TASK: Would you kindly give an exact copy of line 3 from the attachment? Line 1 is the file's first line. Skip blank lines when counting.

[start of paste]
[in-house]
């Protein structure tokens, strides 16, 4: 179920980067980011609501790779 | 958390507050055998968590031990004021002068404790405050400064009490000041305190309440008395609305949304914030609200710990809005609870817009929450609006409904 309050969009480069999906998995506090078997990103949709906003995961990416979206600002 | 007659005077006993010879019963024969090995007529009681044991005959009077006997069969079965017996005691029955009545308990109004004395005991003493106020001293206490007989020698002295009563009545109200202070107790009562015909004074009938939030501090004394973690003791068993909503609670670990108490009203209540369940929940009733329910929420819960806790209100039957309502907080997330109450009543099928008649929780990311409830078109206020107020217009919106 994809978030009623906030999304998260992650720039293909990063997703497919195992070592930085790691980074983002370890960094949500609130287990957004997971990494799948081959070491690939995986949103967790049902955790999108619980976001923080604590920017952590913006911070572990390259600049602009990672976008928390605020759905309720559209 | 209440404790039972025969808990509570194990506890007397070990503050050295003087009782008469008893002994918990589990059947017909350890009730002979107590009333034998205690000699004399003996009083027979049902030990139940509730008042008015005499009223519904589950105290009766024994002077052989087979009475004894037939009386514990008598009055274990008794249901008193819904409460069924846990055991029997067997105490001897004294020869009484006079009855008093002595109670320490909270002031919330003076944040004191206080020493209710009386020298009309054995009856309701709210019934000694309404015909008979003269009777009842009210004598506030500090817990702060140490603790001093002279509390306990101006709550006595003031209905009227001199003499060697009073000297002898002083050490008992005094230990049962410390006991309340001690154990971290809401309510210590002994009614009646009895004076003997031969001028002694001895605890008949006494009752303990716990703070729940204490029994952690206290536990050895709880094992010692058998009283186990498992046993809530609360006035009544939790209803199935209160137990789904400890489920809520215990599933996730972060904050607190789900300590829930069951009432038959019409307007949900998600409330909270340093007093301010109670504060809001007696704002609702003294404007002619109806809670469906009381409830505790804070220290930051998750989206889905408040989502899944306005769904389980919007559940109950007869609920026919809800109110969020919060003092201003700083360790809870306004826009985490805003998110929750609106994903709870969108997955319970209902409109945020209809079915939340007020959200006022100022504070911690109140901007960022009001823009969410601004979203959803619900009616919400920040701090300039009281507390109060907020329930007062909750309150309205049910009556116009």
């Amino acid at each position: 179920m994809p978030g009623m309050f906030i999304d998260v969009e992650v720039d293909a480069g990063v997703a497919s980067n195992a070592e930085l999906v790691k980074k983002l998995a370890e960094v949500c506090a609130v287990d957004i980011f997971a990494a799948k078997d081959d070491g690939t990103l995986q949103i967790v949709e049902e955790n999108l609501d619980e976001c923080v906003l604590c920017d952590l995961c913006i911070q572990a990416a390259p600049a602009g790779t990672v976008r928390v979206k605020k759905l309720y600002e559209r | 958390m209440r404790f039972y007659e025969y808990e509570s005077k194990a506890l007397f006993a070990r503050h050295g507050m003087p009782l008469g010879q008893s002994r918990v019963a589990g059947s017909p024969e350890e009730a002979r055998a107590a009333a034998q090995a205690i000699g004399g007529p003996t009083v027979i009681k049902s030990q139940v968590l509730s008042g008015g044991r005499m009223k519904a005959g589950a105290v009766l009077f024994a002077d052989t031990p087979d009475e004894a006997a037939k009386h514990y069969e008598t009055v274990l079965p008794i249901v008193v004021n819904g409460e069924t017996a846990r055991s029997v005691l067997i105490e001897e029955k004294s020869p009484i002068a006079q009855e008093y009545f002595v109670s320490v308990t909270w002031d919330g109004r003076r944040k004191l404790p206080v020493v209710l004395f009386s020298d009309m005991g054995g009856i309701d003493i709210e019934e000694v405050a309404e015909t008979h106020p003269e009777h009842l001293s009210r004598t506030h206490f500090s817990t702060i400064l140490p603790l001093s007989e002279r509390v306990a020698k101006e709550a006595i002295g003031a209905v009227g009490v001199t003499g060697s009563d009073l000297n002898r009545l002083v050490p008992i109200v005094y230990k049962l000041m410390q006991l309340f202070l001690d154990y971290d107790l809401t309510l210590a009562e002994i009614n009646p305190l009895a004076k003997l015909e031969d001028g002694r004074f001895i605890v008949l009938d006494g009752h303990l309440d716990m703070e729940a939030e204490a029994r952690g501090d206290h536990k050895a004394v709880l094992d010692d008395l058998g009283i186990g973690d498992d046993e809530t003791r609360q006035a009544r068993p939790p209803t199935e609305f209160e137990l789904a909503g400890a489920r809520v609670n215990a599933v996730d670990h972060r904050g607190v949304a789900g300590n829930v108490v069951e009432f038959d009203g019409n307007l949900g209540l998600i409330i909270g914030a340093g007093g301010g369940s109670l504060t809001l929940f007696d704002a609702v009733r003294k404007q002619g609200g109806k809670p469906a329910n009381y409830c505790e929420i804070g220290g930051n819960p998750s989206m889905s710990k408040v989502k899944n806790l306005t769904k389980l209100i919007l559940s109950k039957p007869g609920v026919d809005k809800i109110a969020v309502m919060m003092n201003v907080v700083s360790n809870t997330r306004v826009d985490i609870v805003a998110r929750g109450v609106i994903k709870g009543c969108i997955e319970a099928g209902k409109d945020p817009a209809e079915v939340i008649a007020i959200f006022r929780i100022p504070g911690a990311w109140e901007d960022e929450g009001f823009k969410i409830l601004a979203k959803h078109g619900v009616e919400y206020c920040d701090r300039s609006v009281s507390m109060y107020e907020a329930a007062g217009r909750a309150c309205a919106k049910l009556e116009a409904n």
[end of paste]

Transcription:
């Amino acid at each position: 179920m994809p978030g009623m309050f906030i999304d998260v969009e992650v720039d293909a480069g990063v997703a497919s980067n195992a070592e930085l999906v790691k980074k983002l998995a370890e960094v949500c506090a609130v287990d957004i980011f997971a990494a799948k078997d081959d070491g690939t990103l995986q949103i967790v949709e049902e955790n999108l609501d619980e976001c923080v906003l604590c920017d952590l995961c913006i911070q572990a990416a390259p600049a602009g790779t990672v976008r928390v979206k605020k759905l309720y600002e559209r | 958390m209440r404790f039972y007659e025969y808990e509570s005077k194990a506890l007397f006993a070990r503050h050295g507050m003087p009782l008469g010879q008893s002994r918990v019963a589990g059947s017909p024969e350890e009730a002979r055998a107590a009333a034998q090995a205690i000699g004399g007529p003996t009083v027979i009681k049902s030990q139940v968590l509730s008042g008015g044991r005499m009223k519904a005959g589950a105290v009766l009077f024994a002077d052989t031990p087979d009475e004894a006997a037939k009386h514990y069969e008598t009055v274990l079965p008794i249901v008193v004021n819904g409460e069924t017996a846990r055991s029997v005691l067997i105490e001897e029955k004294s020869p009484i002068a006079q009855e008093y009545f002595v109670s320490v308990t909270w002031d919330g109004r003076r944040k004191l404790p206080v020493v209710l004395f009386s020298d009309m005991g054995g009856i309701d003493i709210e019934e000694v405050a309404e015909t008979h106020p003269e009777h009842l001293s009210r004598t506030h206490f500090s817990t702060i400064l140490p603790l001093s007989e002279r509390v306990a020698k101006e709550a006595i002295g003031a209905v009227g009490v001199t003499g060697s009563d009073l000297n002898r009545l002083v050490p008992i109200v005094y230990k049962l000041m410390q006991l309340f202070l001690d154990y971290d107790l809401t309510l210590a009562e002994i009614n009646p305190l009895a004076k003997l015909e031969d001028g002694r004074f001895i605890v008949l009938d006494g009752h303990l309440d716990m703070e729940a939030e204490a029994r952690g501090d206290h536990k050895a004394v709880l094992d010692d008395l058998g009283i186990g973690d498992d046993e809530t003791r609360q006035a009544r068993p939790p209803t199935e609305f209160e137990l789904a909503g400890a489920r809520v609670n215990a599933v996730d670990h972060r904050g607190v949304a789900g300590n829930v108490v069951e009432f038959d009203g019409n307007l949900g209540l998600i409330i909270g914030a340093g007093g301010g369940s109670l504060t809001l929940f007696d704002a609702v009733r003294k404007q002619g609200g109806k809670p469906a329910n009381y409830c505790e929420i804070g220290g930051n819960p998750s989206m889905s710990k408040v989502k899944n806790l306005t769904k389980l209100i919007l559940s109950k039957p007869g609920v026919d809005k809800i109110a969020v309502m919060m003092n201003v907080v700083s360790n809870t997330r306004v826009d985490i609870v805003a998110r929750g109450v609106i994903k709870g009543c969108i997955e319970a099928g209902k409109d945020p817009a209809e079915v939340i008649a007020i959200f006022r929780i100022p504070g911690a990311w109140e901007d960022e929450g009001f823009k969410i409830l601004a979203k959803h078109g619900v009616e919400y206020c920040d701090r300039s609006v009281s507390m109060y107020e907020a329930a007062g217009r909750a309150c309205a919106k049910l009556e116009a409904n």